If I enlist, what must I do to become an officer? And how long would it take?

Depends on the route, but at least a few years while you complete (or get close enough to) a bachelor’s degree. I’d say it depends on whether you’re active or reserve, whether by an officer you mean W-grade or O-grade and on which of the four officer programs if you mean O-grade.

Generally speaking, if you’re on active duty, either the military will send you to college, or you’ll finish it on your own. If the military sends you through some commissioning program like ROTC, awesome. But then you owe some years after that.

If you finish a four-year college degree yourself, it’ll cost you money and sleep, and you’ll still need to complete the equivalent of OCS.

Whether active or reserve

I’ll presume that you’re starting from basic and not entering the military (as some do) later in life and with an advanced degree, but who just want to do their time. I’ve known of Soldiers in the Army (for example) with law degrees, medical degrees, other doctorate-level certification, who said, “Forget all that. I want to be a Private (E-1).” Oh, they exist.

If you just graduated high school and have successfully entered the military at Private (E-1), then congratulations. You made it. If you’re on active duty, good luck. It’ll be difficult but not impossible to complete a four-year degree while juggling your workload.

I did so as an active duty U.S. Marine, enlisted, Sergeant (E-5). I don’t believe I could’ve finished without stopping while as a junior enlisted Marine.

If you’re in the reserves, I think you’d have an easier time. But that depends on what you’re doing when you’re not drilling or conducting annual training (AT).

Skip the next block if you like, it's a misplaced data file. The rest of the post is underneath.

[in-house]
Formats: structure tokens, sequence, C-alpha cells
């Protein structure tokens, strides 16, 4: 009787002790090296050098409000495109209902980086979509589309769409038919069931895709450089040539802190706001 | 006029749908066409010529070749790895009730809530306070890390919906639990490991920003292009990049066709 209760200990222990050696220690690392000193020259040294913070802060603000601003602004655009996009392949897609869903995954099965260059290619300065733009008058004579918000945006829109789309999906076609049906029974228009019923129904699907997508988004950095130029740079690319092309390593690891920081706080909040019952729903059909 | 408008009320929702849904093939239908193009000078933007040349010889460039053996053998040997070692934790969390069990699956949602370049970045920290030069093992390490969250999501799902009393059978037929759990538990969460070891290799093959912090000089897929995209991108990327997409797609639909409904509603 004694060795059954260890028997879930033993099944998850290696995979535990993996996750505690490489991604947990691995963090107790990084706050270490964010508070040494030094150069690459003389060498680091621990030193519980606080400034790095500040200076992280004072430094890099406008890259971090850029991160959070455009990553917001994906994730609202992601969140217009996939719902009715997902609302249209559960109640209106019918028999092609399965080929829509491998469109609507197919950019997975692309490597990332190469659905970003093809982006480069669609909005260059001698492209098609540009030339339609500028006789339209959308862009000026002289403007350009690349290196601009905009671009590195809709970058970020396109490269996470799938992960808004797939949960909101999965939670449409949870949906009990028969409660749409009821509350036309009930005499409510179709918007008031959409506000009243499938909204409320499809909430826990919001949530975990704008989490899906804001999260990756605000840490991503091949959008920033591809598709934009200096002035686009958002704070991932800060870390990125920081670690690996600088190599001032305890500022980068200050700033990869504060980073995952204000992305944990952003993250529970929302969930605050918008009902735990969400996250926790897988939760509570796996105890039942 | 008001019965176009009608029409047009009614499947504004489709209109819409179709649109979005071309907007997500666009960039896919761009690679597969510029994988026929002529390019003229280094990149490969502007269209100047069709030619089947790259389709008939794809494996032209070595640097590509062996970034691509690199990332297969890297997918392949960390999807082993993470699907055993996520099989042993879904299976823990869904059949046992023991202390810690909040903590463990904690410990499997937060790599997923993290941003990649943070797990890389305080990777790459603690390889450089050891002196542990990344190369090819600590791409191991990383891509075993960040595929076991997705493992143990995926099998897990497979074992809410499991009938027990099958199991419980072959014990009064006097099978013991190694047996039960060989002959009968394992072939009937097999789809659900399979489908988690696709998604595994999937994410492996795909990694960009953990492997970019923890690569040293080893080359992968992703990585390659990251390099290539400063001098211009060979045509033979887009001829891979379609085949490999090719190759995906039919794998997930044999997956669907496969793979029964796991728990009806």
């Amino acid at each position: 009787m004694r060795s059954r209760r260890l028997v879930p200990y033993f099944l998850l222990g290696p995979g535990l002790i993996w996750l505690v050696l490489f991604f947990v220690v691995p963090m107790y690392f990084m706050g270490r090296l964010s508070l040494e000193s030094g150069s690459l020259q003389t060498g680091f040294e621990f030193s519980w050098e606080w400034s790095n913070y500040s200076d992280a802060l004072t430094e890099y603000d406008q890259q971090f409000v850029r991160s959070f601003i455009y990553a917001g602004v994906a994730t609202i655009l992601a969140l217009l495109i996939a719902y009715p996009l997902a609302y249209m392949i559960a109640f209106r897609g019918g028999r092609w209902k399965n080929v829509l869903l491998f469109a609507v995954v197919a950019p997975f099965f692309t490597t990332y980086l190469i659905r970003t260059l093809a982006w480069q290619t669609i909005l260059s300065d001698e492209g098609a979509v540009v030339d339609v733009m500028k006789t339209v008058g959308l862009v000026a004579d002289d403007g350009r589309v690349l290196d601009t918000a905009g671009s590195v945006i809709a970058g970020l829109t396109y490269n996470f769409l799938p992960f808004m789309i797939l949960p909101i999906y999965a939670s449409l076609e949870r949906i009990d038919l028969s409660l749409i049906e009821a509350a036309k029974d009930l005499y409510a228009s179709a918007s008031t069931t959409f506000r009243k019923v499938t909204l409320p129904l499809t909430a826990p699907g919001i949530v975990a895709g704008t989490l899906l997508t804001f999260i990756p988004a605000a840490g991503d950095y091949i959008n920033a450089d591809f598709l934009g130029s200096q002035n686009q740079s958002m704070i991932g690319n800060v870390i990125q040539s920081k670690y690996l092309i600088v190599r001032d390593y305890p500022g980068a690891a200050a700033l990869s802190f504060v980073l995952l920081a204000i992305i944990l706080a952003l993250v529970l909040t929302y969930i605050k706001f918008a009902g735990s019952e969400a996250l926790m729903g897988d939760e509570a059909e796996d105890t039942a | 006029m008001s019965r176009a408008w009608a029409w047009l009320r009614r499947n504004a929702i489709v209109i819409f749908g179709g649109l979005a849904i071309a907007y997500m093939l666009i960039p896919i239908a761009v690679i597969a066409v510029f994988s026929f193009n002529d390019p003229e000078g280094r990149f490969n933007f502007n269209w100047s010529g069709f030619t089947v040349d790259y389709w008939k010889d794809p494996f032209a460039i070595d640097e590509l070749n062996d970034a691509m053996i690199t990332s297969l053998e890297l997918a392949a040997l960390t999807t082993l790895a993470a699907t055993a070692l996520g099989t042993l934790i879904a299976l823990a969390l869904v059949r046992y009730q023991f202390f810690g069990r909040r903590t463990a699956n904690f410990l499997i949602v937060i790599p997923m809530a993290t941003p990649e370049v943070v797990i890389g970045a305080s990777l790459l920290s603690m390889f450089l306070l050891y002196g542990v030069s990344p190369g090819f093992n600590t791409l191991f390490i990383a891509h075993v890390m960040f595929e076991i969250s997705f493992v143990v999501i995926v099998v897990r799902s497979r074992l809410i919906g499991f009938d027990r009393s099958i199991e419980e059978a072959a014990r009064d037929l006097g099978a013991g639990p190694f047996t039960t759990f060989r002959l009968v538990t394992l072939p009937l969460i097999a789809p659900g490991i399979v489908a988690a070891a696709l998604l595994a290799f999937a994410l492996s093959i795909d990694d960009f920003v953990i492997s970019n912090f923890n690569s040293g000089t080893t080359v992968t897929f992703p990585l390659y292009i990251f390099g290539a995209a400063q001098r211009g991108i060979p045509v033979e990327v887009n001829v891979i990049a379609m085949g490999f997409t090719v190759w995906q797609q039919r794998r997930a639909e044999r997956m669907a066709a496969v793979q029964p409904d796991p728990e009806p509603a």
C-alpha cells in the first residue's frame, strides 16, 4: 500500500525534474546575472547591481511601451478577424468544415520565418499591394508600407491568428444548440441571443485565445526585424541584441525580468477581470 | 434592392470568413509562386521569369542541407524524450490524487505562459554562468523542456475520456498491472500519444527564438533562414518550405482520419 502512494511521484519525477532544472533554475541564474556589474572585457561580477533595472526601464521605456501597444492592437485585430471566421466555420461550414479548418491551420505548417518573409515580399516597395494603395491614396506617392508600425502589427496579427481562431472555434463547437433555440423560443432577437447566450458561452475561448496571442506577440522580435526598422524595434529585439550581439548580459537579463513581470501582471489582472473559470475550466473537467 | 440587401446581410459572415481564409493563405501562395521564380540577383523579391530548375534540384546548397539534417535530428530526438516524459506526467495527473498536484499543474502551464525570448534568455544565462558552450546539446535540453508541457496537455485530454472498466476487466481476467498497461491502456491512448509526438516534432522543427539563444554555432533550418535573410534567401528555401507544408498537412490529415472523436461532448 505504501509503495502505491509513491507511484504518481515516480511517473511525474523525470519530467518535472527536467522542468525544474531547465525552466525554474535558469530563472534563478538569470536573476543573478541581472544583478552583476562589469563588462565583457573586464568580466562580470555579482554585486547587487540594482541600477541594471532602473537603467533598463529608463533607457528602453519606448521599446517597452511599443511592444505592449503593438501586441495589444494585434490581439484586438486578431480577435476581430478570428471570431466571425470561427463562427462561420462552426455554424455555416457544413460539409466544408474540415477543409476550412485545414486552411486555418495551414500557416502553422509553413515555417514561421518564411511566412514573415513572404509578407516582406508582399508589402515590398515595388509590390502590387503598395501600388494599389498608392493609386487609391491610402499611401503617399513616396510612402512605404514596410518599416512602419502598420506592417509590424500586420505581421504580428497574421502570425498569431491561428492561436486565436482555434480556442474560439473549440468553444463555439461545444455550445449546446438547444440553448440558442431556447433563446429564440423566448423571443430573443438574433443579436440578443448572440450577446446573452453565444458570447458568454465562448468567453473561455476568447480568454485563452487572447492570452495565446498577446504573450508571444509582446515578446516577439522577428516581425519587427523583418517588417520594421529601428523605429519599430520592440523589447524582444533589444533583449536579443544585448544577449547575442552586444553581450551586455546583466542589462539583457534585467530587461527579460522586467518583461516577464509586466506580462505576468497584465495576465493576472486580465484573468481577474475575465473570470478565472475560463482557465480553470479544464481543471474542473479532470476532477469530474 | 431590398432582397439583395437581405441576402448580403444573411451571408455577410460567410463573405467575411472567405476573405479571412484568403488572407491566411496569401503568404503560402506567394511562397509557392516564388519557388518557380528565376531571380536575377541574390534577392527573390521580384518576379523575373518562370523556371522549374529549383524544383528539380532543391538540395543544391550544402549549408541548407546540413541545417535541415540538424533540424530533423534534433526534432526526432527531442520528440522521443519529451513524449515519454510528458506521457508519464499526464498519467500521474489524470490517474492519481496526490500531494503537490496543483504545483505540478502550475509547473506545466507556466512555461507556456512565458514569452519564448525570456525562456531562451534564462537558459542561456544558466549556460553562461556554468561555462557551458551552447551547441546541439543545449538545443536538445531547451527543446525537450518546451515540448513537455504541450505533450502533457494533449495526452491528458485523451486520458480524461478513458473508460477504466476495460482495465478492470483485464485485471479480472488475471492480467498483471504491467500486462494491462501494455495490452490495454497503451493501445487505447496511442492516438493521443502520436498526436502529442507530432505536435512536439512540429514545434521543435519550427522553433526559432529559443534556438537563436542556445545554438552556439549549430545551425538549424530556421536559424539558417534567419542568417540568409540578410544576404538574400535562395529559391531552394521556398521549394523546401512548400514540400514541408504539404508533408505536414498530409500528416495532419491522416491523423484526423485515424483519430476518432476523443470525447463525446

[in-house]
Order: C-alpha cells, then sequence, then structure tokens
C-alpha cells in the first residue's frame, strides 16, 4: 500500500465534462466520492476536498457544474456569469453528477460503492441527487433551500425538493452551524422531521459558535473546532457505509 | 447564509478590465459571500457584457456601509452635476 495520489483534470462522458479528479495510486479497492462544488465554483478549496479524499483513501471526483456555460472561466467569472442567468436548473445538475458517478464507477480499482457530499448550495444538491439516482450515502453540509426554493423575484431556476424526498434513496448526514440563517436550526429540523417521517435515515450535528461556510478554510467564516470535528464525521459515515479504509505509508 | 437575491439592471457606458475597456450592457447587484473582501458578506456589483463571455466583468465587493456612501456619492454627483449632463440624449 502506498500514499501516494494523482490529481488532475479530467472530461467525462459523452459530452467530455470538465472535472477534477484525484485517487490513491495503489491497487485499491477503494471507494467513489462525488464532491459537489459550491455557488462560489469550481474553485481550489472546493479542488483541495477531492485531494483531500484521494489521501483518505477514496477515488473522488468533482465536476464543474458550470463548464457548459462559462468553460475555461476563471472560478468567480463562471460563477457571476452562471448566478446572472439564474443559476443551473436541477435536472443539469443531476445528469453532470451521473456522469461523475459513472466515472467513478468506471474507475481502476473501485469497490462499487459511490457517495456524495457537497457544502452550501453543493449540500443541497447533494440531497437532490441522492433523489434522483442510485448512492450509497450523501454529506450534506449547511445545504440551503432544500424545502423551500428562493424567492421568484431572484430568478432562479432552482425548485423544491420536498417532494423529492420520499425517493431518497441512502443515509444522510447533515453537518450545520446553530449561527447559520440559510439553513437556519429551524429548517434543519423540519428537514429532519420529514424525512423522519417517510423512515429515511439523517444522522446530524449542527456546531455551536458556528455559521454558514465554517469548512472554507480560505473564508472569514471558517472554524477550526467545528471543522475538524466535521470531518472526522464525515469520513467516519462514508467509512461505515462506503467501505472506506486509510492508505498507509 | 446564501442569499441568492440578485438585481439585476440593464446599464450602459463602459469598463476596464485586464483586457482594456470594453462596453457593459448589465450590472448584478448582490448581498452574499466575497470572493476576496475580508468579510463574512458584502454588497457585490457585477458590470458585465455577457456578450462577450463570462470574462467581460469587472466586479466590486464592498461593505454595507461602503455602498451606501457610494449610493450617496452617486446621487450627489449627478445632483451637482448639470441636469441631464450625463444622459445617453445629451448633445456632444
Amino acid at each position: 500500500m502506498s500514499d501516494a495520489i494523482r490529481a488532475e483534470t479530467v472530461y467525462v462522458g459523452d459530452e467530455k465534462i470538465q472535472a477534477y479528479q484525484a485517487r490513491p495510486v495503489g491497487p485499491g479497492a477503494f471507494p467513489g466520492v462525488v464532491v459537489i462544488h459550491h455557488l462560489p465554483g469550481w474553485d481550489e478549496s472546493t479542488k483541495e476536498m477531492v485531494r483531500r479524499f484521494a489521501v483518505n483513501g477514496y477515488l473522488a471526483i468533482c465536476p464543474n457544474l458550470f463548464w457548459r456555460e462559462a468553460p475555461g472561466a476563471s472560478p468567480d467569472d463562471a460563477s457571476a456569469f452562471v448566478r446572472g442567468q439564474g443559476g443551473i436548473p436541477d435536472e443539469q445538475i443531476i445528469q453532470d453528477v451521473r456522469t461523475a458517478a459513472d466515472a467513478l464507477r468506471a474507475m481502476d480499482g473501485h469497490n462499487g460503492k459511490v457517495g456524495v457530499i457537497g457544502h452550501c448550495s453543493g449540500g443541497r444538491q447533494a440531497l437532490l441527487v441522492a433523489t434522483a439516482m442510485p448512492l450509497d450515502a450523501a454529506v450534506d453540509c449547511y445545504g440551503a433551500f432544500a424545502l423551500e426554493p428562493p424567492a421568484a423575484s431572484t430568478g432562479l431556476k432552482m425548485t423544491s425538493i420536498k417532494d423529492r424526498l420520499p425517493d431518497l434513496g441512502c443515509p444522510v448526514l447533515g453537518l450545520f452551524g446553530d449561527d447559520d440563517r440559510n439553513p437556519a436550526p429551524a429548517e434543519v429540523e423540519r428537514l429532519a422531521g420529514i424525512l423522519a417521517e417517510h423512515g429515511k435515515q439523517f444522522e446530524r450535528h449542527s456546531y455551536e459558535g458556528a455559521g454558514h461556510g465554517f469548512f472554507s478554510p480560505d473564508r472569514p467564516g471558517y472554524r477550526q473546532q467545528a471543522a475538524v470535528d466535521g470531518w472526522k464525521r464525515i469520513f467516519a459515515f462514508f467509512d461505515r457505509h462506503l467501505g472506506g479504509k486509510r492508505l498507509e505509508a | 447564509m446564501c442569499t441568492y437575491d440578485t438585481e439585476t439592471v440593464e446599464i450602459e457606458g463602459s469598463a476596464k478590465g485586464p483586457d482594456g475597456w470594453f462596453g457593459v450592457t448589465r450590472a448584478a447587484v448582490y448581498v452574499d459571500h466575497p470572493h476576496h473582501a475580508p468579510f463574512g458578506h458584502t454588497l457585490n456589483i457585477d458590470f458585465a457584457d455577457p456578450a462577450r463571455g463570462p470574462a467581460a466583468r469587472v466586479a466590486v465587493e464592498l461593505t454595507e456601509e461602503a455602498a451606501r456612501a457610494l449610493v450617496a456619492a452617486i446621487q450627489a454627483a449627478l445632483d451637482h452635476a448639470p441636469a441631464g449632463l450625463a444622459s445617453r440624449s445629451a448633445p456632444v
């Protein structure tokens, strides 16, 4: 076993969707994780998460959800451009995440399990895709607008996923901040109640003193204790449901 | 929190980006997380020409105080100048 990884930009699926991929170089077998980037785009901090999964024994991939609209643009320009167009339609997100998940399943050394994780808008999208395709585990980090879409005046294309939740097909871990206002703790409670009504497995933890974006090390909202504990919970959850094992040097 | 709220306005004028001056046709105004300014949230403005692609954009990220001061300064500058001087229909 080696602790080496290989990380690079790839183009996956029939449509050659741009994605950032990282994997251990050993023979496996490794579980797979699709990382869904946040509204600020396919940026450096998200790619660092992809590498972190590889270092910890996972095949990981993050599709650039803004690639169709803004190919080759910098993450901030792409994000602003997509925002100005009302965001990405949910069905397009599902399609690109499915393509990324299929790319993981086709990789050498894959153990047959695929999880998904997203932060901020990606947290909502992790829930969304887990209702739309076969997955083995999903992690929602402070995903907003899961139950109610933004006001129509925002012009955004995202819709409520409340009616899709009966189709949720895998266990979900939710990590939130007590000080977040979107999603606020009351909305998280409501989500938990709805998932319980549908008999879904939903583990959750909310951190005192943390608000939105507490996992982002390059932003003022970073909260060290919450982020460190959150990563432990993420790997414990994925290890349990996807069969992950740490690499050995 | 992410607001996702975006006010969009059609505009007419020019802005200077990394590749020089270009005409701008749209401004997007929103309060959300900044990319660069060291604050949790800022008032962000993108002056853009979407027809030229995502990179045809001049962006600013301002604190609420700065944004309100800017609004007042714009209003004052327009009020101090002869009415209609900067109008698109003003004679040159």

There exist four types of commissioning programs, which I’ll get to below. One type is a direct commission, which usually means doctors or lawyers. Direct commission means no equivalent of boot camp to commission. In the Army Reserves and Guard, one can direct commission from enlisted to officer without being a doctor or lawyer.

Whether W-grade or O-grade

There exists a high school to flight school program, that will, if you succeed, bring you into the Army as a Warrant Officer (W-1) and a helicopter pilot. I think it sounds awesome.

But if you’re already an E-1, it’ll take some years to go Warrant Officer, and it depends on the job. Most military jobs require between 4 years to 8 years to go Warrant. I knew a Specialist (E-4) who got accepted into flight school on his second application, and he was only in year three of his military career.

If you mean O-1/O-1E (Second Lieutenant or Ensign), it’ll take a few years. Depending on current policy and the commissioning program, you don’t have to have a bachelor’s degree. You can commission with an associate degree, but with those programs, the rule is that you must soon finish a bachelor’s degree.

Four commissioning programs

There exist many different names and different programs, and they vary per branch. Generally, there exist four categories of commissioning programs: direct commission, Reserve Officer Training Corps (ROTC), Officer Candidate School (OCS), and the five service academies (West Point, Annapolis, Colorado Springs, New London, and Kings Point).

Direct commission

Usually for doctors or lawyers, but open to other jobs in the Reserves or Guard. There have also existed (although very rare) battlefield commissions, where enlisted members have been commissioned on the spot.


Many four-year colleges offer the program. You’re probably better off attending ROTC before joining the military.

If you just arrived at your unit and serve on active duty, your unit will seem reluctant to release you to attend an ROTC program, such as Green to Gold in the Army, but it could be an option. By the way, once there, you could possibly ride ROTC out through a master’s degree.